# Cutting rectangle from circle

Can the following code snippet be optimized or am I doing it right?

<svg xmlns="http://www.w3.org/2000/svg" width="100" height="100">
<circle cx="50" cy="50" r="50" fill="#fff"/>
<rect x="50" width="5" height="100%"/>
<rect width="100" height="100" fill="gray" mask="url(#a)" />
</svg>


http://jsfiddle.net/5z4npr5L/6/

I don't want to use a path because I want it readable.

While I don't entirely agree with not using path, I will try to keep my answer unbiased. This is because using a path is much more developer-friendly, and opens up more options to do what you ask.

Keep your code styled, with--that's right--tabs

Using tabs in your code to indent it makes it a lot more readable and allows you to see the structure much more easily. You can see the difference in the following two code examples:

Before:

<svg xmlns="http://www.w3.org/2000/svg" width="100" height="100">
<circle cx="50" cy="50" r="50" fill="#fff"/>
<rect x="50" width="5" height="100%"/>
<rect width="100" height="100" fill="gray" mask="url(#a)" />
</svg>


After:

<svg xmlns="http://www.w3.org/2000/svg" width="100" height="100">
<circle cx="50" cy="50" r="50" fill="#fff"/>
<rect x="50" width="5" height="100%"/>
<rect width="100" height="100" fill="gray" mask="url(#a)" />
</svg>


XMLNS isn't needed

Unless you're using XHTML, XML, or any other kind of page that requires an XML parser, then XMLNS is not needed. Since inline SVG is a recent development in HTML5, this is never really needed. I'm also going to add that you added the tags HTML and CSS to this, so I'll assume you don't want XMLNS.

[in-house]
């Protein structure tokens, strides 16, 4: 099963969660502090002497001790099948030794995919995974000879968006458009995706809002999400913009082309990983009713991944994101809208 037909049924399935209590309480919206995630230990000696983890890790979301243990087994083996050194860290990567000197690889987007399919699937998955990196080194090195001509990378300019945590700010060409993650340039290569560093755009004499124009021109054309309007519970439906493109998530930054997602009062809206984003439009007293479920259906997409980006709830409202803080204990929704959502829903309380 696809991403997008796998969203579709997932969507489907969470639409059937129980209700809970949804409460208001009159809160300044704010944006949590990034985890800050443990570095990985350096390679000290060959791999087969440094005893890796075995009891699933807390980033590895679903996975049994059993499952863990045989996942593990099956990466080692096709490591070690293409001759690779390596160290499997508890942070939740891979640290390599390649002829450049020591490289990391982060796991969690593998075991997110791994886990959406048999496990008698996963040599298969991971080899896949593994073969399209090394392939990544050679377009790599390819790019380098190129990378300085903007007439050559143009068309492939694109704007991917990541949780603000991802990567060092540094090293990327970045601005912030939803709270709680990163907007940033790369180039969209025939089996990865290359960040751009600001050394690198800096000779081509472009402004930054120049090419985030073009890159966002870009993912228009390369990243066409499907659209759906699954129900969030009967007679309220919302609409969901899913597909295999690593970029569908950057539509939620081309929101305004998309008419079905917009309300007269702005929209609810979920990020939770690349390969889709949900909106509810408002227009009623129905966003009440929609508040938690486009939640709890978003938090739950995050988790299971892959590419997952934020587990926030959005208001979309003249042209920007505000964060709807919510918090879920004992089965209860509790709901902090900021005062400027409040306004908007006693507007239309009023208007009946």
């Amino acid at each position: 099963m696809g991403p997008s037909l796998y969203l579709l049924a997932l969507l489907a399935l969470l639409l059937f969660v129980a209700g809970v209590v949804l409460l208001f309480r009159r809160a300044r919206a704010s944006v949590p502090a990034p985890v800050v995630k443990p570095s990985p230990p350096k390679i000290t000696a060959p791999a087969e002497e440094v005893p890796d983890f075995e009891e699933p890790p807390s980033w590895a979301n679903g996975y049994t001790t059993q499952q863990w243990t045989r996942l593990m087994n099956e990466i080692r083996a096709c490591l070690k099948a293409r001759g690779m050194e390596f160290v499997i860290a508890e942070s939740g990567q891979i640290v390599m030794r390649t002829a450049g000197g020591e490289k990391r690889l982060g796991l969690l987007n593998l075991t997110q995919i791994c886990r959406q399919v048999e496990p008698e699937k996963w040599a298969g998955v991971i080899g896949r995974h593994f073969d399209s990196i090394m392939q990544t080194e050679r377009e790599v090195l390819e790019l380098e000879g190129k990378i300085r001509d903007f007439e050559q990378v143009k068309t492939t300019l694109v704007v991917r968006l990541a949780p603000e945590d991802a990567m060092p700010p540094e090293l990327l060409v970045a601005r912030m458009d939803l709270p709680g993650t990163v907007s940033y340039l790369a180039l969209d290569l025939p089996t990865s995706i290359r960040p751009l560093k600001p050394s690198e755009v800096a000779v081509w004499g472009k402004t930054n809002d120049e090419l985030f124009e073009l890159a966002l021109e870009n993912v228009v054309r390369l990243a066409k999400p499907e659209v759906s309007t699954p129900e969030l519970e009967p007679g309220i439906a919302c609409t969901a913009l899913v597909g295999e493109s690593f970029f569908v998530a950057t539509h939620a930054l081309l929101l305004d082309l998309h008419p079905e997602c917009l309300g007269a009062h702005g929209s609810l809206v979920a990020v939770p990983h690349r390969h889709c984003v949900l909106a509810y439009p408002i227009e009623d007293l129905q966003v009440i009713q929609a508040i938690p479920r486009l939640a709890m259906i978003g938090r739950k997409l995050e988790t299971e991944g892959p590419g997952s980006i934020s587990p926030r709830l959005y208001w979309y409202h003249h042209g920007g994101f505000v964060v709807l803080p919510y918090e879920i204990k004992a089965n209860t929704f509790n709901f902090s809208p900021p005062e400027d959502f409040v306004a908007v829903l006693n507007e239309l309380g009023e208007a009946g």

Your final code should look something like this:

<svg width="100" height="100">
<circle cx="50" cy="50" r="50" fill="#fff" />
<rect x="50" width="5" height="100%" />
<rect width="100" height="100" fill="gray" mask="url(#a)" />
</svg>

There isn't much more you could optimize without using path. Using path would allow you to use things like fill-rule="evenodd", and many other options.

EDIT:

@somethinghere asked me to expound a bit on how to use the extra features available with path that would allow you to do shape cutouts much more easily.

1. fill-rule="evenodd"

This can be used on a <path> element and have the <path> element have multiple shapes, if the shape number is even in the path call, it will define an outside point. If it's odd, it'll define an inside point. This allows you to define two path segments, your circle and your rectangle, and have the rect mark the inside point. This is an implementation using fill-rule="evenodd" in your scenario:

<svg width="100" height="100">
<path d="M50 0 h 5 v 100 h -5 z M0 50 a 50 50 0 1 1 0 0.0001 z" fill-rule="evenodd" fill="gray" />
</svg>

1. Use a <clipPath>. This works similar to the <mask> tag you used and doesn't need a <path> element either:

<svg width="100" height="100">
<clipPath id="myClip">
<rect x="0" y="0" width="50" height="100%" />
<rect x="55" y="0" width="50" height="100%" />
</clipPath>
<circle cx="50" cy="50" r="50" fill="gray" clip-path="url(#myClip)" />
</svg>

1. You could use a <path> element and define the entire shape if needed, but that seems a bit counter intuitive unless you're using a tool to make the SVG instead of drawing it by hand.
• I'd recommend putting the final code in a snippet. Users can browse the result ^_^ – hjpotter92 Oct 14 '15 at 16:05
• I know you don't want to go further with path, but if it's better I would be very interesting to see how this would work. – somethinghere Oct 14 '15 at 16:11
• @hjpotter92 Yeah, I'll do that. – KingCodeFish Oct 14 '15 at 16:33
• @somethinghere Sure, I'll make note of that. – KingCodeFish Oct 14 '15 at 16:34
• I already +1'ed you before, so sadly enough I can't do it again! This seems like a complete answer, "heres how to improve your code, and heres how to make code that I would write and I think is a better implementation". Its a full code review (: Just a personal question: any docs on how those Path strings work? I have been looking for a while but nothing really explained it right to me. Cheers for this, awesome. – somethinghere Oct 14 '15 at 21:31